When the state treasurer put his stamp on a small piece of metal, he cared not only to record the purity and weight of the metal with this action, but also to make a kind of media out of the coin by placing some propaganda information on the coin. In addition, the state sought to make a true masterpiece of art out of each minted coin, to make it beautiful and attractive. This is due to the fact that coins are still a symbol of wealth, and wealth, as a rule, is comprehended with something beautiful and refined, and coins made of such precious and noble metals like gold and silver themselves symbolize such a state. Continue reading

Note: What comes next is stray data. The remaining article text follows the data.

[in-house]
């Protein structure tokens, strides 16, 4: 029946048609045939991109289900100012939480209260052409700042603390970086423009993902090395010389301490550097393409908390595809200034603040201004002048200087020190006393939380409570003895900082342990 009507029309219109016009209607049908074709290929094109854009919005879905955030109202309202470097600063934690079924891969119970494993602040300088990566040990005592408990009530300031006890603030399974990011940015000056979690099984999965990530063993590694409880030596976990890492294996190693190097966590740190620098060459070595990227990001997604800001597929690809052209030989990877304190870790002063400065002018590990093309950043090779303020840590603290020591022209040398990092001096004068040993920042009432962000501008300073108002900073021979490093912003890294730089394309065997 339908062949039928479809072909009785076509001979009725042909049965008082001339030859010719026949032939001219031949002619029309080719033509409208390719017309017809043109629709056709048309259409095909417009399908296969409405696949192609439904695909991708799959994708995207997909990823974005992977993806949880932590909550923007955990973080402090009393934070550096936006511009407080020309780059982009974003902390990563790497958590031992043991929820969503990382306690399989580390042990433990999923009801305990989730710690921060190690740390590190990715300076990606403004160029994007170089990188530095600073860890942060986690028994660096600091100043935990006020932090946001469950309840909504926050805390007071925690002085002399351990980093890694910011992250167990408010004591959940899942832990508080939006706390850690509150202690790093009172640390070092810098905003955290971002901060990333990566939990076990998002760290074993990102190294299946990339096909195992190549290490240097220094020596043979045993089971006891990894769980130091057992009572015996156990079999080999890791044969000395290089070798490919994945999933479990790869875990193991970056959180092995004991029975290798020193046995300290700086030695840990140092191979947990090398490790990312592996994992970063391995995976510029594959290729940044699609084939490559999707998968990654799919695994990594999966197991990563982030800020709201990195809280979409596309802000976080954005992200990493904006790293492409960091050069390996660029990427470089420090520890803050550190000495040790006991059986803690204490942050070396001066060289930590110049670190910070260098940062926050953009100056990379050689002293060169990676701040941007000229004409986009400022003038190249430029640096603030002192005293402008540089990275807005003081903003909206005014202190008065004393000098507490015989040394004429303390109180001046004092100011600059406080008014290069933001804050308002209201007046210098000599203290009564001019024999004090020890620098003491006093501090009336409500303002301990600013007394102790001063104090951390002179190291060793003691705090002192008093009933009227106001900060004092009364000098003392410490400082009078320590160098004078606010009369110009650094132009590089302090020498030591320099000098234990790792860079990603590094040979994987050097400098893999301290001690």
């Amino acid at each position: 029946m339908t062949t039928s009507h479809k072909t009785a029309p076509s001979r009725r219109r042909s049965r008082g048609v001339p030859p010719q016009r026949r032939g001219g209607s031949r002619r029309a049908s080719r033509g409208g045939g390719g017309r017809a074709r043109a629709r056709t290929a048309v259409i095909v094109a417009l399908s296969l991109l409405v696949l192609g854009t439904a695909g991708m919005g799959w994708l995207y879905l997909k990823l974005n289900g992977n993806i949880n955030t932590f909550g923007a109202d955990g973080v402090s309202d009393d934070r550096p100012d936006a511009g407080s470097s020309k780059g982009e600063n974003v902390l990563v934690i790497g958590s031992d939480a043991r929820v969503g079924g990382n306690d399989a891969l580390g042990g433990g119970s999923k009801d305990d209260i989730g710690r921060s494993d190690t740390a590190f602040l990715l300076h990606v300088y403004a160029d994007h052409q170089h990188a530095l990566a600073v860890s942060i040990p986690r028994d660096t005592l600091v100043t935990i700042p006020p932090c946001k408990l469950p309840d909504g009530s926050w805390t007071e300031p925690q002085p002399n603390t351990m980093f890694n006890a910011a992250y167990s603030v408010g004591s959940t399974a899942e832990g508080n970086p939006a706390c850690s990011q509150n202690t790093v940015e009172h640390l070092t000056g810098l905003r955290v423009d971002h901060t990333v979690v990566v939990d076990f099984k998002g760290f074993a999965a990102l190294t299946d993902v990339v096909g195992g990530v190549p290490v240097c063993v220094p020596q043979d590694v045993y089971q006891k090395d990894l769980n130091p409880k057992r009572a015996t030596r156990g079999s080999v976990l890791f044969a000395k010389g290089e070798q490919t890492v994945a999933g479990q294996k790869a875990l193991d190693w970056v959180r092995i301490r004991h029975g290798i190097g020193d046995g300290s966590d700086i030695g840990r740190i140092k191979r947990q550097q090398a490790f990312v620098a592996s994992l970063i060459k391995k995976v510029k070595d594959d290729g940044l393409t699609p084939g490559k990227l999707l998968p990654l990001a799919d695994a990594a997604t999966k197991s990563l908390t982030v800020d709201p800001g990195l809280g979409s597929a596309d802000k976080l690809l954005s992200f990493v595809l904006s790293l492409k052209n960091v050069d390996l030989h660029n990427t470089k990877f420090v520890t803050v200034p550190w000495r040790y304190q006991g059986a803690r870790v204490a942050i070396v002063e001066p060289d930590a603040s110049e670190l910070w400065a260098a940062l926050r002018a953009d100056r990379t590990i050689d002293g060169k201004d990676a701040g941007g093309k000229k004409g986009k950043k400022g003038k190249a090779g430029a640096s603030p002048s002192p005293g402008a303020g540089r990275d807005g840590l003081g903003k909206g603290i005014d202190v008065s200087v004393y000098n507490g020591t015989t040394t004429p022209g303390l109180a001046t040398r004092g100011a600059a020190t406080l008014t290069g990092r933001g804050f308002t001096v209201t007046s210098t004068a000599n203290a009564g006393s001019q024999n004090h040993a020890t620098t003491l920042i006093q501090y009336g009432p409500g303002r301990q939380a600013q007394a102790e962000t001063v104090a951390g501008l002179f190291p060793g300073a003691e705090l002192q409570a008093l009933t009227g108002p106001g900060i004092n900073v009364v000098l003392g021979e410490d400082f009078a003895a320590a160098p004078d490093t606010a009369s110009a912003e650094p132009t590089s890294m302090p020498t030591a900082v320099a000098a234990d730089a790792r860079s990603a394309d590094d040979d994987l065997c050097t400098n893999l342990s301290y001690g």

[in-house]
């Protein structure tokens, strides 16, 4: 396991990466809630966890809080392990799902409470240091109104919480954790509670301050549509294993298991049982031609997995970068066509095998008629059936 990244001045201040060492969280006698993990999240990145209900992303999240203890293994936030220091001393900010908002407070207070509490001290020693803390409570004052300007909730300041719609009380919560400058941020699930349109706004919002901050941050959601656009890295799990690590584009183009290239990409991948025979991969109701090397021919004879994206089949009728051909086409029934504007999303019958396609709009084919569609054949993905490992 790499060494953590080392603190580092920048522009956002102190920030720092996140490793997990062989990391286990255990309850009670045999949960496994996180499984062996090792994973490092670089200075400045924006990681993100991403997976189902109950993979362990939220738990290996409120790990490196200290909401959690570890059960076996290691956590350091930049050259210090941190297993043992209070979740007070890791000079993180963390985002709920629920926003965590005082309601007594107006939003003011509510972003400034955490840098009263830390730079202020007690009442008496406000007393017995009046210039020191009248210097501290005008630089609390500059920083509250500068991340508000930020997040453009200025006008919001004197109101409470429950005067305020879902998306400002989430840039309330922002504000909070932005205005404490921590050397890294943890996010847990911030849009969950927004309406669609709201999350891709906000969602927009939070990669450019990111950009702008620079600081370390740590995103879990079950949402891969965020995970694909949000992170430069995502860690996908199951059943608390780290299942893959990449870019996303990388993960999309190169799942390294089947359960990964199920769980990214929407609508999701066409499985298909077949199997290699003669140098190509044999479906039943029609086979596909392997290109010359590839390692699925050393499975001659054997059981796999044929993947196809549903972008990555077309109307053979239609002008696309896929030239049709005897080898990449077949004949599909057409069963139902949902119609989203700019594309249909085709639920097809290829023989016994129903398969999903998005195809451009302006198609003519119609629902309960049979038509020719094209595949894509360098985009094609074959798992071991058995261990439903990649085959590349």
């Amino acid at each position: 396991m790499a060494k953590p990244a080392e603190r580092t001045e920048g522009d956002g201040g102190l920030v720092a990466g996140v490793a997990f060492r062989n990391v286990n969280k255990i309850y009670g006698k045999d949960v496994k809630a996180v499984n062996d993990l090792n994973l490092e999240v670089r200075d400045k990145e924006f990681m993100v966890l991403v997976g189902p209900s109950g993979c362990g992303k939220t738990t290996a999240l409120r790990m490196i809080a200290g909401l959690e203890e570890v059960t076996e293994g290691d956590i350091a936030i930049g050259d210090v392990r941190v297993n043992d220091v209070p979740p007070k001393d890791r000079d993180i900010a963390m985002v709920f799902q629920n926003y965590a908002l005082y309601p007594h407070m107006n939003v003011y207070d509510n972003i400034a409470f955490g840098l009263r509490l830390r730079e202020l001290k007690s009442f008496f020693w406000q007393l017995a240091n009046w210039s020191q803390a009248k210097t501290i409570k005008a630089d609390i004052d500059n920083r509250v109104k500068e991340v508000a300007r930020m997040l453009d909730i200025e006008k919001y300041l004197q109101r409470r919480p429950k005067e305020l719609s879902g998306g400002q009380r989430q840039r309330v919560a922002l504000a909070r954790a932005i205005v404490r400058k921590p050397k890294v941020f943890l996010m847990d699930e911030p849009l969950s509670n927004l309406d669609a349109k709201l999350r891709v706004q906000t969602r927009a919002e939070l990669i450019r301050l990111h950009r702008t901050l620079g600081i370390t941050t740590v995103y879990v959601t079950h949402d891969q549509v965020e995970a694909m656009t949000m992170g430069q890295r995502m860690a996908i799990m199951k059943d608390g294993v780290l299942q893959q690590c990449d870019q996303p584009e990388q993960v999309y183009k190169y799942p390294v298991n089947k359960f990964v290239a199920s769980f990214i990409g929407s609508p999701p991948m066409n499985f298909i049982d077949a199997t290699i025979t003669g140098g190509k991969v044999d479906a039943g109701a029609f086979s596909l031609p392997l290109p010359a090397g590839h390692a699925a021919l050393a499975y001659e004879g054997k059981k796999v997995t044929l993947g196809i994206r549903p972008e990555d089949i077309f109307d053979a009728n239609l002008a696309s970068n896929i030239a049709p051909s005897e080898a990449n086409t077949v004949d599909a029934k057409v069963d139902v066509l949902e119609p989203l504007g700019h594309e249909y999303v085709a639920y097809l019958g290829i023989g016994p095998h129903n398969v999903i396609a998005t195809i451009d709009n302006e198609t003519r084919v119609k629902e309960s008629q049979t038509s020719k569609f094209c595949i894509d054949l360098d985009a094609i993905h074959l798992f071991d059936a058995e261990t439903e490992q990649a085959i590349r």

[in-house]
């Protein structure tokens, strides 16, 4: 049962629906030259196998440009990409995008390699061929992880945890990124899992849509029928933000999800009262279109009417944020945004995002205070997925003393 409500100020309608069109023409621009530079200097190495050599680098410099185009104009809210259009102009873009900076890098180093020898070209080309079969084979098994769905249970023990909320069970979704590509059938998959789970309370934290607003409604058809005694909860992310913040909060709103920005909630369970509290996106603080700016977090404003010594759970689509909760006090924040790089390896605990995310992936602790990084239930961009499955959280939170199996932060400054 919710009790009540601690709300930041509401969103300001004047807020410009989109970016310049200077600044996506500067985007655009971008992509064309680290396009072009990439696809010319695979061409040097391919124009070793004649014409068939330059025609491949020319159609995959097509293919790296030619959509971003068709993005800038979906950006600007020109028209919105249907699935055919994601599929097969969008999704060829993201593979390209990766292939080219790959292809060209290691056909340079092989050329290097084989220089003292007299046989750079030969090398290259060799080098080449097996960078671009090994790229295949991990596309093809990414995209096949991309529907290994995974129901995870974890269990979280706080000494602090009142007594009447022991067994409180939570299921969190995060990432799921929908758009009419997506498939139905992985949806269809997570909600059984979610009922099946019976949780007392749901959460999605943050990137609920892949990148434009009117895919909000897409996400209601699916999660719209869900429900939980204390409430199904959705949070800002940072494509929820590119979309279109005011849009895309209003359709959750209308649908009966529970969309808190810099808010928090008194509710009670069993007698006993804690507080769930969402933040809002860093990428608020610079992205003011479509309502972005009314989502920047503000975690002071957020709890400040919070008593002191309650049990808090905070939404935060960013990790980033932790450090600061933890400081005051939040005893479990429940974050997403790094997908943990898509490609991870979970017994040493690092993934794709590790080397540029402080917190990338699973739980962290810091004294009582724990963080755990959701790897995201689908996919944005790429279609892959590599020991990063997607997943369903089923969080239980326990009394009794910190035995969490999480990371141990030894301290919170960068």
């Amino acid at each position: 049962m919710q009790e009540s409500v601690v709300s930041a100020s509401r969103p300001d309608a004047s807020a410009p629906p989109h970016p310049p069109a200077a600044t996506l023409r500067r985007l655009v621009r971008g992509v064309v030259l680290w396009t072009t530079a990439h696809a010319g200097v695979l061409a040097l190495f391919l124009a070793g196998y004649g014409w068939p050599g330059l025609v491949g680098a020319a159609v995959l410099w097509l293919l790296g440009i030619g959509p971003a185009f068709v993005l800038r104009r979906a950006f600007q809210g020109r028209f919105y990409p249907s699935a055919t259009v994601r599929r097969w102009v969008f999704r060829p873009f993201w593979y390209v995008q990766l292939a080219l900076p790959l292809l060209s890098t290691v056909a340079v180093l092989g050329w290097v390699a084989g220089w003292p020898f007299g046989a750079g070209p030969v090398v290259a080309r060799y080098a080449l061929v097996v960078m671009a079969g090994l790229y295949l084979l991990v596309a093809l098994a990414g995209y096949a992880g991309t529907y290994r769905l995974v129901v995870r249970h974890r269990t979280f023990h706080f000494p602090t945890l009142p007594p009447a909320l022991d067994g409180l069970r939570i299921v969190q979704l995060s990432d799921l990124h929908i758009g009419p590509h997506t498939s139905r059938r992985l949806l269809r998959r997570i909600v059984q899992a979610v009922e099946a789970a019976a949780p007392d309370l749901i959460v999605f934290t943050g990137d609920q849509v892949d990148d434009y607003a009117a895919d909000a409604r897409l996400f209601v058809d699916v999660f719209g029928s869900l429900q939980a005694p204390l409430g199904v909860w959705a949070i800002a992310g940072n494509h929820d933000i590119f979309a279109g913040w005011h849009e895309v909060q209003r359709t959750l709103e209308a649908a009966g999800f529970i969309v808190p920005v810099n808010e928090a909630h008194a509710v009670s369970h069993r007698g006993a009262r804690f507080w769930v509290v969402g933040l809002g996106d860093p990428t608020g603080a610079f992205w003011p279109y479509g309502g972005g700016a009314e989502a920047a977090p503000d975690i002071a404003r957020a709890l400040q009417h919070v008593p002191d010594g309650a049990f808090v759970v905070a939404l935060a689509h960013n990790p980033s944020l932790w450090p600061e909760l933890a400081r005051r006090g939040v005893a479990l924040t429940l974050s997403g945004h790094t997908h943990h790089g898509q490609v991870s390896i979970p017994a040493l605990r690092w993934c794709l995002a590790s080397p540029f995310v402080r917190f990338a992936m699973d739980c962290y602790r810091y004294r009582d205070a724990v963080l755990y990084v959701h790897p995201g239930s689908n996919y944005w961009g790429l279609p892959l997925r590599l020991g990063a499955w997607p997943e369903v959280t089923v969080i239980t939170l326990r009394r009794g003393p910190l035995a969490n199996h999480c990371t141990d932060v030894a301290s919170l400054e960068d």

After a rather long period of coin-less commodity circulation, in 1380 under the Grand Duke Dmitry Donskoy, the coins regained their function. In addition, the revival of the coin case also occurred in the Nizhny Novgorod principality.
From the found coins of that era, it can again be boldly asserted that money again mainly performed the primary function of propaganda and information, since the images on the coins were dedicated to nothing but the victory of Prince Dmitry Donskoy over the Tatars. It is worth noting that initially the coins were issued with the inscription “Grand Duke Dmitry”, but later his middle name was attributed – Ivanovich. Continue reading